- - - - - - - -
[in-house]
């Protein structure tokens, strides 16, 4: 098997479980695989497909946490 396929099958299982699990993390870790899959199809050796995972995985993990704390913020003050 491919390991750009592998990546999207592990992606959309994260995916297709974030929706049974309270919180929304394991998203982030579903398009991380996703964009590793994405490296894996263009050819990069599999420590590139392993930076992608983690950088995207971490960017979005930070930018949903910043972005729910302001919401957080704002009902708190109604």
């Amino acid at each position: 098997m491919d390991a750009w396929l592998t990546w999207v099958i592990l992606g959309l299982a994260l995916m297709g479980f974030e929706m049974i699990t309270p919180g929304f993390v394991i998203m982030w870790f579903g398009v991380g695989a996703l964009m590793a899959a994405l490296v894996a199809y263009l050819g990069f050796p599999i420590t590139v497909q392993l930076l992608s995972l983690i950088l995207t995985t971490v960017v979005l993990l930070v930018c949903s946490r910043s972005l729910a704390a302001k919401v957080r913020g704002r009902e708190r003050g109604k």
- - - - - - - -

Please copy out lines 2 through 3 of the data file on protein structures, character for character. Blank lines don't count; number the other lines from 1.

């Protein structure tokens, strides 16, 4: 098997479980695989497909946490 396929099958299982699990993390870790899959199809050796995972995985993990704390913020003050 491919390991750009592998990546999207592990992606959309994260995916297709974030929706049974309270919180929304394991998203982030579903398009991380996703964009590793994405490296894996263009050819990069599999420590590139392993930076992608983690950088995207971490960017979005930070930018949903910043972005729910302001919401957080704002009902708190109604």
């Amino acid at each position: 098997m491919d390991a750009w396929l592998t990546w999207v099958i592990l992606g959309l299982a994260l995916m297709g479980f974030e929706m049974i699990t309270p919180g929304f993390v394991i998203m982030w870790f579903g398009v991380g695989a996703l964009m590793a899959a994405l490296v894996a199809y263009l050819g990069f050796p599999i420590t590139v497909q392993l930076l992608s995972l983690i950088l995207t995985t971490v960017v979005l993990l930070v930018c949903s946490r910043s972005l729910a704390a302001k919401v957080r913020g704002r009902e708190r003050g109604k």